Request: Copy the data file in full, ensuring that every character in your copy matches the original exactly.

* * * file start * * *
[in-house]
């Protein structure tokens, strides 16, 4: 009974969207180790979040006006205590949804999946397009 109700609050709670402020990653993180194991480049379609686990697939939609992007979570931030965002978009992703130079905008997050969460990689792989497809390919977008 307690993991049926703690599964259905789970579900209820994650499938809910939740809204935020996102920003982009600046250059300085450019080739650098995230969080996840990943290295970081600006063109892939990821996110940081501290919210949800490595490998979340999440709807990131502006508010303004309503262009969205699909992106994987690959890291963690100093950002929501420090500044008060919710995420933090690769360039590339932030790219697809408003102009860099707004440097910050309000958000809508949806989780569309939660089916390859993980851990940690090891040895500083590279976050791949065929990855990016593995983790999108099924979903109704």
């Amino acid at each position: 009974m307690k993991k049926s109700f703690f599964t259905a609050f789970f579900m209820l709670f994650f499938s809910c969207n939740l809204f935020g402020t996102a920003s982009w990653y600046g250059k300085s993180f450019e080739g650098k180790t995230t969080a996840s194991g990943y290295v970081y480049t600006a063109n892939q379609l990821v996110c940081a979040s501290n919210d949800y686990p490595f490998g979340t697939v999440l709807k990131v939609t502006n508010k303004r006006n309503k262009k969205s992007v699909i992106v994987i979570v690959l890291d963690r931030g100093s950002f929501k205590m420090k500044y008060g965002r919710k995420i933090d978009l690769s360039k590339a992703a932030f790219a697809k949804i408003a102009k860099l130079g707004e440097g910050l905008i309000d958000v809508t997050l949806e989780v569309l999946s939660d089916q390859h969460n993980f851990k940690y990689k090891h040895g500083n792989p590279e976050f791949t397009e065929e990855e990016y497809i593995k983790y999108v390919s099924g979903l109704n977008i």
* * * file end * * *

[in-house]
């Protein structure tokens, strides 16, 4: 009974969207180790979040006006205590949804999946397009 109700609050709670402020990653993180194991480049379609686990697939939609992007979570931030965002978009992703130079905008997050969460990689792989497809390919977008 307690993991049926703690599964259905789970579900209820994650499938809910939740809204935020996102920003982009600046250059300085450019080739650098995230969080996840990943290295970081600006063109892939990821996110940081501290919210949800490595490998979340999440709807990131502006508010303004309503262009969205699909992106994987690959890291963690100093950002929501420090500044008060919710995420933090690769360039590339932030790219697809408003102009860099707004440097910050309000958000809508949806989780569309939660089916390859993980851990940690090891040895500083590279976050791949065929990855990016593995983790999108099924979903109704």
């Amino acid at each position: 009974m307690k993991k049926s109700f703690f599964t259905a609050f789970f579900m209820l709670f994650f499938s809910c969207n939740l809204f935020g402020t996102a920003s982009w990653y600046g250059k300085s993180f450019e080739g650098k180790t995230t969080a996840s194991g990943y290295v970081y480049t600006a063109n892939q379609l990821v996110c940081a979040s501290n919210d949800y686990p490595f490998g979340t697939v999440l709807k990131v939609t502006n508010k303004r006006n309503k262009k969205s992007v699909i992106v994987i979570v690959l890291d963690r931030g100093s950002f929501k205590m420090k500044y008060g965002r919710k995420i933090d978009l690769s360039k590339a992703a932030f790219a697809k949804i408003a102009k860099l130079g707004e440097g910050l905008i309000d958000v809508t997050l949806e989780v569309l999946s939660d089916q390859h969460n993980f851990k940690y990689k090891h040895g500083n792989p590279e976050f791949t397009e065929e990855e990016y497809i593995k983790y999108v390919s099924g979903l109704n977008i």